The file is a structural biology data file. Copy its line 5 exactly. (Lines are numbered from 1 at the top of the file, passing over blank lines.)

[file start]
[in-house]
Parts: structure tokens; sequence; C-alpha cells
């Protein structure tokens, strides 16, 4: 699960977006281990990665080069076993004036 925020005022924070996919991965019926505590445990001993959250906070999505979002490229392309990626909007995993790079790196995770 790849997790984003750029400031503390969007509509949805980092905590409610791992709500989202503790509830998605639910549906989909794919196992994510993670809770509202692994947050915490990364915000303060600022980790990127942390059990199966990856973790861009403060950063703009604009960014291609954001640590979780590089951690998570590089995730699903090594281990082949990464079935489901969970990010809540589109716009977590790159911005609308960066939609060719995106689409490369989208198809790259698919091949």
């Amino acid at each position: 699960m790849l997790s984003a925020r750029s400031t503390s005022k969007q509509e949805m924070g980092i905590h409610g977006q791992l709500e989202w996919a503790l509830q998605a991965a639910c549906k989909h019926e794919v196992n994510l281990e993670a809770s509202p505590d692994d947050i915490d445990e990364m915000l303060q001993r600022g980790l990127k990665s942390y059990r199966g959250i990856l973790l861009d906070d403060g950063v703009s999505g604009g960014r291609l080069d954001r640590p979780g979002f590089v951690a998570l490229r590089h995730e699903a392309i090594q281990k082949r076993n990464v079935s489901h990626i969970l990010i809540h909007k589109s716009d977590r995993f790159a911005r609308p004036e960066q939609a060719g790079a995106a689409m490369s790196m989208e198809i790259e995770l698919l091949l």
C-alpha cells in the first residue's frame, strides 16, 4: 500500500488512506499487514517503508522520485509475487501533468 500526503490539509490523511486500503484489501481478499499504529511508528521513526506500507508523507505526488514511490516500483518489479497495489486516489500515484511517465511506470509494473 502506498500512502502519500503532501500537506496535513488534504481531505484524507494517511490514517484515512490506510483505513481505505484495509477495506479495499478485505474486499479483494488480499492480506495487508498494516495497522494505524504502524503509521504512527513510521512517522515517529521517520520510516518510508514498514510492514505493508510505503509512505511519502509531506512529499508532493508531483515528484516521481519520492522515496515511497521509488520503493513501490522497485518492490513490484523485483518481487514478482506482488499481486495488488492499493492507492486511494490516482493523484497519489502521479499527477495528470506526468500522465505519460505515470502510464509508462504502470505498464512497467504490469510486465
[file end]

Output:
C-alpha cells in the first residue's frame, strides 16, 4: 500500500488512506499487514517503508522520485509475487501533468 500526503490539509490523511486500503484489501481478499499504529511508528521513526506500507508523507505526488514511490516500483518489479497495489486516489500515484511517465511506470509494473 502506498500512502502519500503532501500537506496535513488534504481531505484524507494517511490514517484515512490506510483505513481505505484495509477495506479495499478485505474486499479483494488480499492480506495487508498494516495497522494505524504502524503509521504512527513510521512517522515517529521517520520510516518510508514498514510492514505493508510505503509512505511519502509531506512529499508532493508531483515528484516521481519520492522515496515511497521509488520503493513501490522497485518492490513490484523485483518481487514478482506482488499481486495488488492499493492507492486511494490516482493523484497519489502521479499527477495528470506526468500522465505519460505515470502510464509508462504502470505498464512497467504490469510486465